Lizzy looking for lost relatives

The identity document photograph of Lizzy.

Elizabeth Lakay Meyer, 67, better known as Lizzy, prayed for years to find her biological family, but she didn’t know where to start looking.

Born on January 24 1949, Ms Meyer said her foster mother Lillian Hartzenberg told her she had found “her in a shoebox in the bush”. She remembers growing up with her foster family in 14 Upper Richmond Road, Elsies River.

She also recalls her two siblings, Ruth Hartzenberg and brother Ronald Wilson.

But Ms Meyer did not have sweet memories of her foster family.

“I remember how my mother abused me, and when I was 15, I ran away from home.”

She found a job in Stikland, Bellville, but, “I was knocked over by a car and the people who found me sent me back to my foster mother.”

Ms Meyer was not welcome. “I was chased away”.

The rest of her teenage years she spent on the street. She was involved with the wrong friends and ended up in jail. “I was only in my twenties when I was jailed for murder. I spent five years overall in Worcester and Pollsmoor prisons,” she said as tears welled up.

Life was full of turmoil, exacerbated by drinking and smoking dagga while working as a “char”.

“I felt my life was already over.”

However, she met her husband, Jeffery, in Lansdowne, and they moved to Vrygrond in 1991. She was still smoking and drinking and life took a bad turn when her husband fell ill with tuberculosis. “He was taken to Brooklyn Chest Hospital where he received treatment.”

Ms Meyer was traumatised with the thought of losing her husband.

“I attended an open service on a gravel patch in Vrygrond. I heard the words of the priest saying, ‘The Lord is only a phone call away.’ Later that week, I attended a tent service in Lavender Hill and started to pray for him. The Lord heard my prayers.”

When she went to visit her husband in hospital she was met with good news.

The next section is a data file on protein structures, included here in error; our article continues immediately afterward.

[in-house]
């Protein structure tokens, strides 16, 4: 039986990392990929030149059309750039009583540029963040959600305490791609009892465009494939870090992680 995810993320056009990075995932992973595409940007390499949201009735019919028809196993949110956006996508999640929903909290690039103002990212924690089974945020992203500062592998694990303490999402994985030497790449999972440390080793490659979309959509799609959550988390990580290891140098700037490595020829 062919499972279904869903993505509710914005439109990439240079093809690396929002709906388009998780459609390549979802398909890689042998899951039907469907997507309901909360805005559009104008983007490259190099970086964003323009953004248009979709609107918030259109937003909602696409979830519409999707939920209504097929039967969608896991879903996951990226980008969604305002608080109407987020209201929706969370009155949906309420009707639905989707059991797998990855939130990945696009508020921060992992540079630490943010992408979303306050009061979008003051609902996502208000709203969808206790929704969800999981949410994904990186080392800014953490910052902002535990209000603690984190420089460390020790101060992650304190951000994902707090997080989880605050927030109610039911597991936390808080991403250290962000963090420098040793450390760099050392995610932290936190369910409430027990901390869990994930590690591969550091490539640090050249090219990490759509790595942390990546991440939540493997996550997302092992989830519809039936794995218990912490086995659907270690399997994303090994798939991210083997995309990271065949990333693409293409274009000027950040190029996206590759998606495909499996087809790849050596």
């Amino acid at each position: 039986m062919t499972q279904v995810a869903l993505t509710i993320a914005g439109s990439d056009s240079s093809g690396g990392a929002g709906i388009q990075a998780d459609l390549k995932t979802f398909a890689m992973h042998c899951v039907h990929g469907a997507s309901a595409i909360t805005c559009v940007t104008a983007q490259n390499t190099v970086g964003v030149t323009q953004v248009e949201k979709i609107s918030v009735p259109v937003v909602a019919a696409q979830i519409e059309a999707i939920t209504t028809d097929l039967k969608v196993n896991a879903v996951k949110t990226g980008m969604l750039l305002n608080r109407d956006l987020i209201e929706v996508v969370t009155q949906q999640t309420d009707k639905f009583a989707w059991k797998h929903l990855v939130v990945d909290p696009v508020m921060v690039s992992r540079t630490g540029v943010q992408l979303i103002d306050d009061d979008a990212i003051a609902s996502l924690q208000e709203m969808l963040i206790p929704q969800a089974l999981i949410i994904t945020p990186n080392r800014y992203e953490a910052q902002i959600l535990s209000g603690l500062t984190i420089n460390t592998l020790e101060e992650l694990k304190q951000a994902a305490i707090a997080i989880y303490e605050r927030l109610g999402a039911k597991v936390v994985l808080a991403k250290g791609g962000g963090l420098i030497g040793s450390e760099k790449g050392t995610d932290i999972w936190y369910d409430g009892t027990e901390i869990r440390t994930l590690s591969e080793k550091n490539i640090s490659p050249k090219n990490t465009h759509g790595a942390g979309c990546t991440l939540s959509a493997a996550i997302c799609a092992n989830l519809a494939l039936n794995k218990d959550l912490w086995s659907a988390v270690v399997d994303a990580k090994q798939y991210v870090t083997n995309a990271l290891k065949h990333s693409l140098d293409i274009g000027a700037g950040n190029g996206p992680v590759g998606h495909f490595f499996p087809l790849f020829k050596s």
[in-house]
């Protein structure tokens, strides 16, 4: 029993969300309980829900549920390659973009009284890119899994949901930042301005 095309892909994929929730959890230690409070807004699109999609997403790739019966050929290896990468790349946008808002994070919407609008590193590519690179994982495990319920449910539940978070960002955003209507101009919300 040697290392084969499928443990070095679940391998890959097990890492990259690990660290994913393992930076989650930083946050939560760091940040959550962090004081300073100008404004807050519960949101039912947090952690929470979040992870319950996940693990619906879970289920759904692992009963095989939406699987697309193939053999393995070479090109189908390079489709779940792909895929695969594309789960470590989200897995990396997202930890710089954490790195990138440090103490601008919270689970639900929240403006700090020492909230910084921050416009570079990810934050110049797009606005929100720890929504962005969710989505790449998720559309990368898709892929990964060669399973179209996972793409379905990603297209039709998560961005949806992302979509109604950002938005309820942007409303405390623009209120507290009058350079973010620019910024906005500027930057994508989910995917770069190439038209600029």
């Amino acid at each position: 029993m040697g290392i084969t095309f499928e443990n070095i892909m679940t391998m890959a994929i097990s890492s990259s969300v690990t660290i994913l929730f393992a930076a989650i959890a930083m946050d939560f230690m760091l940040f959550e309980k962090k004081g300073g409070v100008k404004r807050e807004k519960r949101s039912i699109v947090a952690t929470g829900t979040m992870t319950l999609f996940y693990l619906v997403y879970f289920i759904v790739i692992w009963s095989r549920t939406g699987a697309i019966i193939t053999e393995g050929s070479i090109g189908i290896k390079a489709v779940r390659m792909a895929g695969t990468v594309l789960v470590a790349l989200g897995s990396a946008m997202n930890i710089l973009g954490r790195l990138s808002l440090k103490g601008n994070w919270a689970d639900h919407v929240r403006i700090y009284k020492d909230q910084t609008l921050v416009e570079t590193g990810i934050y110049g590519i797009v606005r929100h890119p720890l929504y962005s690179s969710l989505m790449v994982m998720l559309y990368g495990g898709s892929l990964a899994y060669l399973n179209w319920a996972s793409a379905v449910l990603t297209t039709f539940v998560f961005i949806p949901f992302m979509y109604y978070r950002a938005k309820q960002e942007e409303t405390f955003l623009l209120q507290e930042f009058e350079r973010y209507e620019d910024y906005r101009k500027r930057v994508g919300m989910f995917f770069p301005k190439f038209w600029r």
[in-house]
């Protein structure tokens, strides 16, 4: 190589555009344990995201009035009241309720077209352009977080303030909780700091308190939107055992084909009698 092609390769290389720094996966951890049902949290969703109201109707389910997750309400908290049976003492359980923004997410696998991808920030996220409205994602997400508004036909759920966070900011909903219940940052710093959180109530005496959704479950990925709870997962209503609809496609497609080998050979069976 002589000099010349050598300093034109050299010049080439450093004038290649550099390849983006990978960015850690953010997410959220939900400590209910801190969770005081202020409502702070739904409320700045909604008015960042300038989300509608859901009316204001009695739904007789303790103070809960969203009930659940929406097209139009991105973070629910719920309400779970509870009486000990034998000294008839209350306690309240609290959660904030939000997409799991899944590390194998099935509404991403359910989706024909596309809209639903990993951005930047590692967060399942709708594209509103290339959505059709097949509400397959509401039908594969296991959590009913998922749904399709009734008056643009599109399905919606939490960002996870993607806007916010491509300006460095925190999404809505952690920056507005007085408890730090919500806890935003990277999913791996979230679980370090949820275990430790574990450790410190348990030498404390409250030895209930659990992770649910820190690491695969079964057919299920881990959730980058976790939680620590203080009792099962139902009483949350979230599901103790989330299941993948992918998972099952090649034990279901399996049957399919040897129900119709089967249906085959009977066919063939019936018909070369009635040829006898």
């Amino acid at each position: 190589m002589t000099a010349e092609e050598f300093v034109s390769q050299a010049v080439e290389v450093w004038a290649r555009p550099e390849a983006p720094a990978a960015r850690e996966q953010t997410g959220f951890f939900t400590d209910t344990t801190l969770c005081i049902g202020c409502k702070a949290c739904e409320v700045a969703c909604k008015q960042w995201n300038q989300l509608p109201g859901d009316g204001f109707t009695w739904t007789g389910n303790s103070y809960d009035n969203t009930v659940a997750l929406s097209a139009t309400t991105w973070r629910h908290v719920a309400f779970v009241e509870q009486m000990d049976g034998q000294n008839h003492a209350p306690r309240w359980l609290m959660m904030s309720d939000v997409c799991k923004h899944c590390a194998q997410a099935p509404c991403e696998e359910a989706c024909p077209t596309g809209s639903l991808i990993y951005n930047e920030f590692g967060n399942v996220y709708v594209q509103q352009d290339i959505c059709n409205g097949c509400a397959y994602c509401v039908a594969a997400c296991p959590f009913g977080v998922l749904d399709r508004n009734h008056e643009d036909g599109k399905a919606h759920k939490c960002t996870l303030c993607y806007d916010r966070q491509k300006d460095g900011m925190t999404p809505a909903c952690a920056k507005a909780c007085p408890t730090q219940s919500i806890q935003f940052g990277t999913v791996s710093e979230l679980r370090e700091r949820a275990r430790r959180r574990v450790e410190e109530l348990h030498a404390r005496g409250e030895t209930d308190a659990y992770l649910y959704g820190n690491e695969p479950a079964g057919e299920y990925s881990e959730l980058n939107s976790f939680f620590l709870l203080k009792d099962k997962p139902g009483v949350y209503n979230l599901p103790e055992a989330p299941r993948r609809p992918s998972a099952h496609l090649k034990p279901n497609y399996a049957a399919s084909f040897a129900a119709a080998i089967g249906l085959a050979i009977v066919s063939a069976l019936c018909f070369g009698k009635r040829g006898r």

“They told me that the X-rays show he doesn’t have to go for a lung operation anymore because there was no need to.”

She said she believed it was God’s grace. “I got the message from Him.”

Although Ms Meyer always thought of her real family, she never pursued looking for them. However, after the shock of her husband’s ordeal, she was determined to find them. “I always wanted to know where they were. I remember my foster parents taking me to Paarl every week without my siblings. I wondered if they were not taking me to my relatives.”

She said once she went to her foster sister Ruth’s house in Elsies River, but she didn’t want to open the door for her. “Soon after my visit, I heard that she had died.”

Ms Meyer appeals to anyone who has information about her past to get into contact.

Mymoena Scholtz, founder of the NGO, Where Rainbows Meet, who introduced Southern Mail to Ms Meyer, said: “I just want Lizzy to find closure. We can feel her pain and suffering from those years as she was emotionally traumatised. She now suffers from arthritis, asthma and her leg was injured in the accident she had. It would mean a lot to her if her relatives come forward so that she can find peace in her heart.”

If anyone has information, contact Ms Scholtz on 078 038 4553 or 021 701 0328.